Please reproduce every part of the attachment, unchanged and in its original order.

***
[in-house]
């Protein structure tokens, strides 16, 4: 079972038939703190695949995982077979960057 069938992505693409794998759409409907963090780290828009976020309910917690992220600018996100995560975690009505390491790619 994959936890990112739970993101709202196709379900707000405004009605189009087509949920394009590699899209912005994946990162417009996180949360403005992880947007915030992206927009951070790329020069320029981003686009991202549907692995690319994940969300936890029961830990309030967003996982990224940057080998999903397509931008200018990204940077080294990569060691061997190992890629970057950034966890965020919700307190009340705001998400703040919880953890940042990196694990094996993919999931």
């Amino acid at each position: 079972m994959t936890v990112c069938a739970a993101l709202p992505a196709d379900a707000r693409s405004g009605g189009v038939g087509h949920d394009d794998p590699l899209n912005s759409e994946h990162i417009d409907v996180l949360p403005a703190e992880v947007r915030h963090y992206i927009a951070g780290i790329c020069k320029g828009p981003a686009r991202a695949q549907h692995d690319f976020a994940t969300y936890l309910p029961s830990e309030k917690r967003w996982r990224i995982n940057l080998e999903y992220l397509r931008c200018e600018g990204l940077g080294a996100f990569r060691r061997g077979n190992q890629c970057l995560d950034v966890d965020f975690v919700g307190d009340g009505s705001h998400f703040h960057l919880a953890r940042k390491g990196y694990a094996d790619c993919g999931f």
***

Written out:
[in-house]
């Protein structure tokens, strides 16, 4: 079972038939703190695949995982077979960057 069938992505693409794998759409409907963090780290828009976020309910917690992220600018996100995560975690009505390491790619 994959936890990112739970993101709202196709379900707000405004009605189009087509949920394009590699899209912005994946990162417009996180949360403005992880947007915030992206927009951070790329020069320029981003686009991202549907692995690319994940969300936890029961830990309030967003996982990224940057080998999903397509931008200018990204940077080294990569060691061997190992890629970057950034966890965020919700307190009340705001998400703040919880953890940042990196694990094996993919999931």
């Amino acid at each position: 079972m994959t936890v990112c069938a739970a993101l709202p992505a196709d379900a707000r693409s405004g009605g189009v038939g087509h949920d394009d794998p590699l899209n912005s759409e994946h990162i417009d409907v996180l949360p403005a703190e992880v947007r915030h963090y992206i927009a951070g780290i790329c020069k320029g828009p981003a686009r991202a695949q549907h692995d690319f976020a994940t969300y936890l309910p029961s830990e309030k917690r967003w996982r990224i995982n940057l080998e999903y992220l397509r931008c200018e600018g990204l940077g080294a996100f990569r060691r061997g077979n190992q890629c970057l995560d950034v966890d965020f975690v919700g307190d009340g009505s705001h998400f703040h960057l919880a953890r940042k390491g990196y694990a094996d790619c993919g999931f």